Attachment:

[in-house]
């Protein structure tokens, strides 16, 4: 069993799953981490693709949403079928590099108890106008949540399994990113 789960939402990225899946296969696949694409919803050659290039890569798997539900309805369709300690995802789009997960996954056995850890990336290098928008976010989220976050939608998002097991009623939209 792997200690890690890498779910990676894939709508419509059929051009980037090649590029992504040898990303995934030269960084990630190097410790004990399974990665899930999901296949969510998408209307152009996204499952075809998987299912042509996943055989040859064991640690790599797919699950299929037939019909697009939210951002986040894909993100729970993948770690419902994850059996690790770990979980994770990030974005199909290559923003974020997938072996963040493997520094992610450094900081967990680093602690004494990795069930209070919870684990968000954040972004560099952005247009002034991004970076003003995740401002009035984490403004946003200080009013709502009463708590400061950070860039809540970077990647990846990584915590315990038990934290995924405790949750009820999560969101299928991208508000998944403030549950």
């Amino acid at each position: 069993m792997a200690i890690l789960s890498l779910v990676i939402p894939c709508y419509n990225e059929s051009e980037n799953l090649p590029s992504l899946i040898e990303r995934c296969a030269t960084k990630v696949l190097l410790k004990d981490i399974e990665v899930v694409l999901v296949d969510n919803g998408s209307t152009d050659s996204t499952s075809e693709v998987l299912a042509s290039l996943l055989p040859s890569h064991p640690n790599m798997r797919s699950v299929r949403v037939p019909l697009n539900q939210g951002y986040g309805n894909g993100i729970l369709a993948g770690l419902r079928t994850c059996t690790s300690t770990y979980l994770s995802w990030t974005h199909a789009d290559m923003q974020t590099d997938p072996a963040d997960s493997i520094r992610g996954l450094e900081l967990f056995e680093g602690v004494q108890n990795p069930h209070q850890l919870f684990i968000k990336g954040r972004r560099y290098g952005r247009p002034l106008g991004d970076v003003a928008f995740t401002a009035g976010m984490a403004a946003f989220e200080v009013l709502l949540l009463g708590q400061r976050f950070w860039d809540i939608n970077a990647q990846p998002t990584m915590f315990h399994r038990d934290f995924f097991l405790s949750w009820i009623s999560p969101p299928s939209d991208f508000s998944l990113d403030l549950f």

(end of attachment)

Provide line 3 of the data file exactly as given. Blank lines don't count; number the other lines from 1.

């Amino acid at each position: 069993m792997a200690i890690l789960s890498l779910v990676i939402p894939c709508y419509n990225e059929s051009e980037n799953l090649p590029s992504l899946i040898e990303r995934c296969a030269t960084k990630v696949l190097l410790k004990d981490i399974e990665v899930v694409l999901v296949d969510n919803g998408s209307t152009d050659s996204t499952s075809e693709v998987l299912a042509s290039l996943l055989p040859s890569h064991p640690n790599m798997r797919s699950v299929r949403v037939p019909l697009n539900q939210g951002y986040g309805n894909g993100i729970l369709a993948g770690l419902r079928t994850c059996t690790s300690t770990y979980l994770s995802w990030t974005h199909a789009d290559m923003q974020t590099d997938p072996a963040d997960s493997i520094r992610g996954l450094e900081l967990f056995e680093g602690v004494q108890n990795p069930h209070q850890l919870f684990i968000k990336g954040r972004r560099y290098g952005r247009p002034l106008g991004d970076v003003a928008f995740t401002a009035g976010m984490a403004a946003f989220e200080v009013l709502l949540l009463g708590q400061r976050f950070w860039d809540i939608n970077a990647q990846p998002t990584m915590f315990h399994r038990d934290f995924f097991l405790s949750w009820i009623s999560p969101p299928s939209d991208f508000s998944l990113d403030l549950f």